Is McLaren having problems selling 399 units?

In late 2019, McLaren introduced the Elva, a unique, open-cockpit road car based on a race car design from the 1960s. The company’s lightest road-legal vehicle, it’s also McLaren’s most powerful non-hybrid car. Priced from almost $1.8 million, the Elva was scheduled to be built in 399 units, but McLaren recently dropped that figure to 249. The decrease is the result of feedback from customers who think that the Elva isn’t exclusive enough.

McLaren Has Decided to Cut Production of the Elva From 399 to 249 Units Exterior
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That’s the word from McLaren CEO Mike Flewitt in an interview with the Australian Financial Review: "The feedback from our customers is that they think the car should be more exclusive than that, so we’ve capped it at 249."

Did McLaren over-estimate market demand for the Elva?

McLaren Has Decided to Cut Production of the Elva From 399 to 249 Units Exterior
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While the British firm claims that customers wanted more exclusivity, Autocar suggests, quoting unnamed sources, that McLaren actually over-estimated market demand for the Elva.

So instead of keeping order books open for a long time in hope that all 399 units are sold, the Brits decided to slash production by more than 30 percent. This rumor makes some sense, as McLaren would have some difficulties in returning 150 down payments and cutting so many customers out of the Elva loop.

So while McLaren didn't have problems selling 500 units of the 675LT in just a few days, it's probably struggling to move 399 Elvas.

Given that the roadster is the second-most expensive McLaren after the Speedtail — it costs some $700,000 more than the Senna — it’s probably not that easy to find 399 people that are willing to spend $1.8 million on a car right now.

McLaren Has Decided to Cut Production of the Elva From 399 to 249 Units Exterior
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The tighter-than-usual demand isn't surprising. The small niche of high-performance roadsters has been flooded with new models in recent years.

Ferrari produced 500 units of its SP1 and SP2 Monza models, Pagani delivered 40 Huayra BC Roadsters, while Aston Martin and Bentley recently introduced similar vehicles as well. Aston Martin sold 88 units of the V12 Speedster, while Bentley took 12 orders for the extremely limited Bacalar. Add these figures up and we’re talking about McLaren trying to sell 399 cars to a market that has already purchased more than 600 exclusive and very expensive roadster. We’d say McLaren is lucky to have found 249 buyers for the Elva.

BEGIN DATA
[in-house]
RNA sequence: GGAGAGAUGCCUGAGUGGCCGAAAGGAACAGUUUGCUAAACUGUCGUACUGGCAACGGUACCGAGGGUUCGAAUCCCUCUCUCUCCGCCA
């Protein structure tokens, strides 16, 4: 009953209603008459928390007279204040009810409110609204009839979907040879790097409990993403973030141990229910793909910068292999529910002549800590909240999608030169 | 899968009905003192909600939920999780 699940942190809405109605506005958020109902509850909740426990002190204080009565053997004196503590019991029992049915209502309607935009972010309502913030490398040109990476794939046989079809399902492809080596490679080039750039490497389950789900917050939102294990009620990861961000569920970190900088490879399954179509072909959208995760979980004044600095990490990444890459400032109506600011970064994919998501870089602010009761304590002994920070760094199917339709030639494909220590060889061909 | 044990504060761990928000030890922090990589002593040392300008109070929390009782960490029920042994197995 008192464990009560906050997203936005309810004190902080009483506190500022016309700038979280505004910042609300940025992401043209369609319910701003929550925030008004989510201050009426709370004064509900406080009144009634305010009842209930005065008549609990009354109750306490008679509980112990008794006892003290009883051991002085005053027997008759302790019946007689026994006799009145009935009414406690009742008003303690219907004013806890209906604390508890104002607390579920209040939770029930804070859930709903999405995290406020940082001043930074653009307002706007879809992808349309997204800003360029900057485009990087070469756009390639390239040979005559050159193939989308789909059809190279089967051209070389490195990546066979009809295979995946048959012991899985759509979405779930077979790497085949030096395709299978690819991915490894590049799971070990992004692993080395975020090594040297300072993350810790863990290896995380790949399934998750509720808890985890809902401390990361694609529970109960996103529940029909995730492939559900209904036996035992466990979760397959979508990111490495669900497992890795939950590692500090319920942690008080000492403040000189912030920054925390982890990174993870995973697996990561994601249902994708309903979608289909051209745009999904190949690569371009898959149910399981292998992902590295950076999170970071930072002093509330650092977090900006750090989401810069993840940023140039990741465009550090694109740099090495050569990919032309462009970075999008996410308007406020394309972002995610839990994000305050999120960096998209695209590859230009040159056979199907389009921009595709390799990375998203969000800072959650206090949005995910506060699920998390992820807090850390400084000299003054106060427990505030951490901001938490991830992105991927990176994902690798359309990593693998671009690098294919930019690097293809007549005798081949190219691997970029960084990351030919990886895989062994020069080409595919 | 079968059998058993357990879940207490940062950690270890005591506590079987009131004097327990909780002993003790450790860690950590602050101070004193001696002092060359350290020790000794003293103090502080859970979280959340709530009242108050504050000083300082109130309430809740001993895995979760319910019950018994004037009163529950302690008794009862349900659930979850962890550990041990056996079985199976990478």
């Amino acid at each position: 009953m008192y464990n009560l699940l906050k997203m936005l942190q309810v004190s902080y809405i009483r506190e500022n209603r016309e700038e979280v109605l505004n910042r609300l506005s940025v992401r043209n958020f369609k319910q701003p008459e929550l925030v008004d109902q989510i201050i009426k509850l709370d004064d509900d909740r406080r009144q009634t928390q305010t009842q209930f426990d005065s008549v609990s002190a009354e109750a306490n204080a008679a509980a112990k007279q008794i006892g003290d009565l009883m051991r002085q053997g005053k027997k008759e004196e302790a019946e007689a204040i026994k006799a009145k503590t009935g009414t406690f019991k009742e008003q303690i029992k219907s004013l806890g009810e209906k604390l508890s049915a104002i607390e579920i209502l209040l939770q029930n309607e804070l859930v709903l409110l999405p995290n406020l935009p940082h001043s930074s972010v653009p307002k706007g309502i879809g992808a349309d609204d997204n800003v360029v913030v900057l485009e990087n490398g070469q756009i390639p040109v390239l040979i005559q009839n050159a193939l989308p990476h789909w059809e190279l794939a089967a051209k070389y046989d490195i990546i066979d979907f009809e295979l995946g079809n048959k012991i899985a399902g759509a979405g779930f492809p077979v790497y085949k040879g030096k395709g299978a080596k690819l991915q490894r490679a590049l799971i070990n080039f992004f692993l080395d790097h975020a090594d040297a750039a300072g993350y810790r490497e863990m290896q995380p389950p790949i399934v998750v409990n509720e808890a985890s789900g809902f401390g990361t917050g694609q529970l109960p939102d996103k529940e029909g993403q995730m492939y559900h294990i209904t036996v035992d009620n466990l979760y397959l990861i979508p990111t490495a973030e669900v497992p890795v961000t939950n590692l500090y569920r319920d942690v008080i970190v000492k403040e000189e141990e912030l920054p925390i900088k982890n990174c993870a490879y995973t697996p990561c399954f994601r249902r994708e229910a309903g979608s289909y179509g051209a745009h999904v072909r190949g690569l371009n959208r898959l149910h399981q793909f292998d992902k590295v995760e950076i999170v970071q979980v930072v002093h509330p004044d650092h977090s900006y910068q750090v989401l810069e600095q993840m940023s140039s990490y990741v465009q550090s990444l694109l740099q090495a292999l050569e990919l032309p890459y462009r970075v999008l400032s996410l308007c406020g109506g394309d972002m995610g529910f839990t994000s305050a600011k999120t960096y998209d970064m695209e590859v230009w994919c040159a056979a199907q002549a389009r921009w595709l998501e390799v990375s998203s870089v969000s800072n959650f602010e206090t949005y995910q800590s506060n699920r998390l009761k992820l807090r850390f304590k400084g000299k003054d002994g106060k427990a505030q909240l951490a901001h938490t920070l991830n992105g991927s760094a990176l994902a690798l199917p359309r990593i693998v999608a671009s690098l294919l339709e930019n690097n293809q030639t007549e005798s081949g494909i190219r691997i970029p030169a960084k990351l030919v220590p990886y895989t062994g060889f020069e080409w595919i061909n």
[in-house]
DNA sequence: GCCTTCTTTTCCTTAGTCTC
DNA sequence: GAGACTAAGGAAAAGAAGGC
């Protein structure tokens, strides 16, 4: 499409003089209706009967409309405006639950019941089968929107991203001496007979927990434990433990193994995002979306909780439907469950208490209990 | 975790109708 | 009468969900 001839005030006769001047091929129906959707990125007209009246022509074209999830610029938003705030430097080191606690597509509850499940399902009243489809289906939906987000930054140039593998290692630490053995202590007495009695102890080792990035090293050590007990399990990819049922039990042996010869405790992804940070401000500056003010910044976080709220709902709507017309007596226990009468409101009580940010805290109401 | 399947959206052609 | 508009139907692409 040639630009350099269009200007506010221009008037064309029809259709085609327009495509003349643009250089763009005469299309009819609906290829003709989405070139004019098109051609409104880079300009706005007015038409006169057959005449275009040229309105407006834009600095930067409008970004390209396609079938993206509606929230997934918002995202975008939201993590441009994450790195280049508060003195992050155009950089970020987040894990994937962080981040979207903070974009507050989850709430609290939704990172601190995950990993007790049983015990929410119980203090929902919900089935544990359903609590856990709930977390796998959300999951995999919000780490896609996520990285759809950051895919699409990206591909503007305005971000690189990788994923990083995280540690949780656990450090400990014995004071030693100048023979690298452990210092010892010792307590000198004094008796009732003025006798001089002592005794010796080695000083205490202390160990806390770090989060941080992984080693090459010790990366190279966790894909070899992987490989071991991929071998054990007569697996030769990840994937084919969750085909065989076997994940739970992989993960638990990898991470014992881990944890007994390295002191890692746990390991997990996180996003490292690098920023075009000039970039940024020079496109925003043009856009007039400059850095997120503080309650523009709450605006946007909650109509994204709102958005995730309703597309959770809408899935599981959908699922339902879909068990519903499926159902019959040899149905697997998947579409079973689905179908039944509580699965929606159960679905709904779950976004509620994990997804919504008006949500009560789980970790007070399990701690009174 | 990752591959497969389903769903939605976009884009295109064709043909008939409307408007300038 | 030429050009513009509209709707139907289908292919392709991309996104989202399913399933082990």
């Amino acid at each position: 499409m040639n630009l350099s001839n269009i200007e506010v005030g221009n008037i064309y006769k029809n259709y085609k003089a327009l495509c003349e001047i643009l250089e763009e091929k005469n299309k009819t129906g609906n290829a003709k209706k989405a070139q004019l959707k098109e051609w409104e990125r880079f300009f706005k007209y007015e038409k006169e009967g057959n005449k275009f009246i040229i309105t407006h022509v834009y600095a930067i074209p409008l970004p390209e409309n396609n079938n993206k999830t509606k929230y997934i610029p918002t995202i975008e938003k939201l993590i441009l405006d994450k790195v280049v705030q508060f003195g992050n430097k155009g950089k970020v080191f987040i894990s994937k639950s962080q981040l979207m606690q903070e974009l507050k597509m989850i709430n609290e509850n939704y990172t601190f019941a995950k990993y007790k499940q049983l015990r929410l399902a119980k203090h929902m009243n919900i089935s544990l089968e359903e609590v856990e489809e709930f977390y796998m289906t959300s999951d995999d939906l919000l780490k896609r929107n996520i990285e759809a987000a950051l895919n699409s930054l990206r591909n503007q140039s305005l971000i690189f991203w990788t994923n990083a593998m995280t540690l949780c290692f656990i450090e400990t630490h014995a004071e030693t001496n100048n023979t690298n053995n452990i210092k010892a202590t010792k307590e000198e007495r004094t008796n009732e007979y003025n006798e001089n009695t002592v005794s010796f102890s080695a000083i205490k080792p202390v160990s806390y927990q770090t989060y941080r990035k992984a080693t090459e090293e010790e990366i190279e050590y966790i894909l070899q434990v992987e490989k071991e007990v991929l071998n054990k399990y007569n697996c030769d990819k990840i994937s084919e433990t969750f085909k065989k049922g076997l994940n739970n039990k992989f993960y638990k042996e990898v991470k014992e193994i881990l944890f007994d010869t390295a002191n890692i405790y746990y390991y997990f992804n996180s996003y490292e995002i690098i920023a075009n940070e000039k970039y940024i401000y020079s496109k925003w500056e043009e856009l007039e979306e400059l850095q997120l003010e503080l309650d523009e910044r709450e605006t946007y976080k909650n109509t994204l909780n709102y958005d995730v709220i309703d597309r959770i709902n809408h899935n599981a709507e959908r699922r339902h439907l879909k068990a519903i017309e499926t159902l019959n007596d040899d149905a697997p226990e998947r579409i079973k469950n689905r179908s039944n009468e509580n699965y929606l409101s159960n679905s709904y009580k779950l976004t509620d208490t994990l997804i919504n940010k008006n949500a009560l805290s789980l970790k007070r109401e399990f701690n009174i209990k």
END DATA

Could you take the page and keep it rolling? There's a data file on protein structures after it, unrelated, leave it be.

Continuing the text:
The McLaren Elva is one of the most advanced vehicles of its kind

McLaren Has Decided to Cut Production of the Elva From 399 to 249 Units Interior
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The Elva stands out in just about every department as a stunning performance car. Its design is based on McLaren’s iconic Can-Am cars from the 1960s, but it also incorporates smart aerodynamics. Even though it doesn’t have a windshield, it keeps the driver safe from strong winds thanks to a virtual canopy created by a J-shaped duct that curves the air flow from the front of the car and sends it away from the passenger compartment.

It’s also lighter than any other McLaren available today, including the Senna, while featuring a beefed-up 4.0-liter V-8 that cranks out a whopping 804 horsepower. While not as quick as the Senna from 0 to 62 mph, which makes sense given the open-cockpit layout, the Elva is a tenth-second quicker to 124 mph.

McLaren Has Decided to Cut Production of the Elva From 399 to 249 Units Exterior
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With only 249 units in production, the Elva is the second most exclusive McLaren after the Speedtail. The latter is restricted to 106 units, just like the iconic F1. Actually, the Elva will go in production as soon as McLaren builds all 106 Speedtails.

McLaren Elva specifications
Engine 4.0-Liter V-8
Horsepower 804 HP
Torque 590 LB-FT
0 to 62 mph 3.0 seconds
0 to 124 mph 6.7 seconds
Top Speed >200 mph
Ciprian Florea
Senior Editor and Supercar Expert - ciprian@topspeed.com
Ciprian's passion for everything with four wheels (and more) started back when he was just a little boy, and the Lamborghini Countach was still the coolest car poster you could hang on your wall. Ciprian's career as a journalist began long before earning a Bachelor's degree, but it was only after graduating that his love for cars became a profession.  Read More
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